Subjects included all adult patients registered in the palliative care program (PCP) at the Queen Elizabeth II Health Services Centre (QEII) in Halifax, Nova Scotia, Canada between January 1, 1998 and December 31, 2002 with a recorded date of death on or prior to December 31, 2002. The PCP includes multidisciplinary care for the dying, an in-patient acute care unit, an in-hospital consultation service, a home consultation service and an oncology outpatient clinic consultation service. The team consists of physicians, nurses, social workers, pharmacists, spiritual care and volunteers. There is no free standing hospice facility in Nova Scotia. The PCP has existed since 1988 and, by 1997, had at least one contact with over 62% of those who die annually of cancer in the Halifax Regional Municipality (population approximately 350,000).
Individual level information extracted from the PCP database included demographics (sex, date of birth, date of death, postal code), diagnoses, the relationship of the primary caregiver to the patient (for example, spouse, daughter, son, friend), reason for referral, location of death and program transition data. The program transition information provided the date of each transition and locations the patient had been moved to or from (for example, home, an acute care facility, long-term care) as well as the clinical service providing care. For example, for inpatients the service might be the Palliative Care Unit, or a medical or surgical service; for outpatients it might be the Nova Scotia Cancer Centre (NSCC) PCP clinic, the PCP Home Support Service, or the family doctor. The service indicator field also provided a record of whether patients were 'actively' being cared for by PCP staff or whether their care had been transferred to the staff of the NSCC or family doctor (either locally or elsewhere in the province).
Ethical approval for this research was provided by the Nova Scotia Capital District Health Authority research ethics board.
A transition in this study is defined as either: (1) a change in location of where the patient was cared for by the PCP or, (2) a change in which clinical service provided care. For example, a transition might be a move to or from the home, a specific acute care unit or a long-term care facility. A transition would also occur if the patient stayed in a single location, for example at home, but the care being provided was transferred from PCP staff ('actively cared for' by the PCP) to their family physician or home care nurse ('non-active' and no longer 'actively' cared for by PCP staff) or vice versa. This 'transfer of care' transition scenario is illustrated below:
Length of stay was calculated as the number of days a patient stayed in a single location while receiving the same form of care. For example, a patient might be admitted to the PCP from home and stay in the home for a total of 86 days at which time the patient was admitted to an acute care inpatient unit. After spending 10 days in acute care the patient was sent home where they died 25 days later.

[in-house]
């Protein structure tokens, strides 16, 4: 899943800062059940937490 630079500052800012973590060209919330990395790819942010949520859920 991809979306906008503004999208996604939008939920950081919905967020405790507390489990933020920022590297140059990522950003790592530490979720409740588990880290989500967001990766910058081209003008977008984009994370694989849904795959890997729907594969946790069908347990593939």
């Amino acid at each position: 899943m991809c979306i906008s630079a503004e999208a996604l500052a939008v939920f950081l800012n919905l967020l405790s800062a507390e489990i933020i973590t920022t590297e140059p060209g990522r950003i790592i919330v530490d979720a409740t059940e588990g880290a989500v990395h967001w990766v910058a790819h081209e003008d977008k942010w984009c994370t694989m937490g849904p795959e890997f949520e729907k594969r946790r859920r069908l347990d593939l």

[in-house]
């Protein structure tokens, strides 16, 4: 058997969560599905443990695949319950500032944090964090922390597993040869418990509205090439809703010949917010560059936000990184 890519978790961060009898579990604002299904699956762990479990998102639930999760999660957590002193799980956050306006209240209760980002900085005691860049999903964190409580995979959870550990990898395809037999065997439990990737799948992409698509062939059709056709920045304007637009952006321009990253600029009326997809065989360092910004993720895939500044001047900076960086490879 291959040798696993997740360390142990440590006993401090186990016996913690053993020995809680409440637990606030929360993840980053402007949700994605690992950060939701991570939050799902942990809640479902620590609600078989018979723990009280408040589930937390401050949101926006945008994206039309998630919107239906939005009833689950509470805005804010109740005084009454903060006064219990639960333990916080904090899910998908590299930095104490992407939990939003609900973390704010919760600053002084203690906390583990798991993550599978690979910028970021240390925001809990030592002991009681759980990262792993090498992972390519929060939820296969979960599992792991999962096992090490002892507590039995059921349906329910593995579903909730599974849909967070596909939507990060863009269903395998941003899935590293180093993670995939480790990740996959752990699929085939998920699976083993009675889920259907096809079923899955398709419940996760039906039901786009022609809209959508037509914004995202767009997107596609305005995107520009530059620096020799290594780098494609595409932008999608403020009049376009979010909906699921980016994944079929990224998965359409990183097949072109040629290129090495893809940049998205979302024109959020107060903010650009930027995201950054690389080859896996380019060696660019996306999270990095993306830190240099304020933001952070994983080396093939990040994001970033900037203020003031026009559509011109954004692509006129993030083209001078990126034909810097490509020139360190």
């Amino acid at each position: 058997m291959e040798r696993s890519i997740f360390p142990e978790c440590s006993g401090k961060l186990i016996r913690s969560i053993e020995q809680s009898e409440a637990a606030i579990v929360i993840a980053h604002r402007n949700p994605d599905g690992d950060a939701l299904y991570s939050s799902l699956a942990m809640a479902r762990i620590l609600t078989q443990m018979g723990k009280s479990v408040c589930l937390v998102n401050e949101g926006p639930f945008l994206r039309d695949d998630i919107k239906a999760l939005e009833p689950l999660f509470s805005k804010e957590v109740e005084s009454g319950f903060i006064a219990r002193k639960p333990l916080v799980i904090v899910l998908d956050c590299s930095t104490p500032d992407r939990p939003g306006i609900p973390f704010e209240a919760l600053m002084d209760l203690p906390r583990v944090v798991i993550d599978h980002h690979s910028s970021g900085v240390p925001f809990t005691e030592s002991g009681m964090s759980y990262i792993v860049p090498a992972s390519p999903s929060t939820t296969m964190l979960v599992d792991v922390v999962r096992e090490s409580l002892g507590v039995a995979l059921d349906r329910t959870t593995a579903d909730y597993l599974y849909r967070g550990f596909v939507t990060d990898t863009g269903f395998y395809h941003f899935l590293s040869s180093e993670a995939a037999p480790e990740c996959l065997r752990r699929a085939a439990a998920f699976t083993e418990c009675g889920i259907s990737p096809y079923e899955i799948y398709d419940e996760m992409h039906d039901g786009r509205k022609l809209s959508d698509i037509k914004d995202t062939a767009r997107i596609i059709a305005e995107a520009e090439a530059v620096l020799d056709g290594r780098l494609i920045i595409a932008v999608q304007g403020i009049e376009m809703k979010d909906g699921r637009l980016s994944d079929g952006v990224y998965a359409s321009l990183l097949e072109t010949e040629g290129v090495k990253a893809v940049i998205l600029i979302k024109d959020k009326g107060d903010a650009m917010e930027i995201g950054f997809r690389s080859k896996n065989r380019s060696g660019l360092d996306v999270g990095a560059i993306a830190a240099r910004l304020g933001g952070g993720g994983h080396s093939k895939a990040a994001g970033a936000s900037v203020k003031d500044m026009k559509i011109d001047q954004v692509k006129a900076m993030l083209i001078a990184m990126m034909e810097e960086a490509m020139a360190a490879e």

In this scenario the patient experienced two transitions (1. from home to acute care; 2. from acute care to home) but had three stay periods (two at home and one in acute care).
Survival in this study was defined as the number of days between date of the initial admission to the PCP and death. Cancer is the most prevalent disease among PCP patients, in particular lung cancer. To reflect this we created a diagnostic summary with three categories: lung cancer, all other cancers and other disease only (no cancer). Lung cancer was separated from other cancers as it is the most common cancer affecting both sexes in Nova Scotia, has a short prognosis and often has PCP involvement.
The analysis focused on providing a description of the number and location of transitions experienced by patients over the five-year study period. For each patient, the total number of transitions occurring from the date of initial admission to the PCP to the date of death and during the final two and four weeks of life were counted and described. Locations of admission, death, care and service provision are summarized as well as an examination of patient movement from location to location or 'site movements'. Summary statistics are provided to describe the length of stay (LOS) or number of days spent by all patients at each care location.
Differences between patients who experienced no transitions versus those who experienced at least one transition were assessed using contingency tables with chi-square techniques and logistic regression.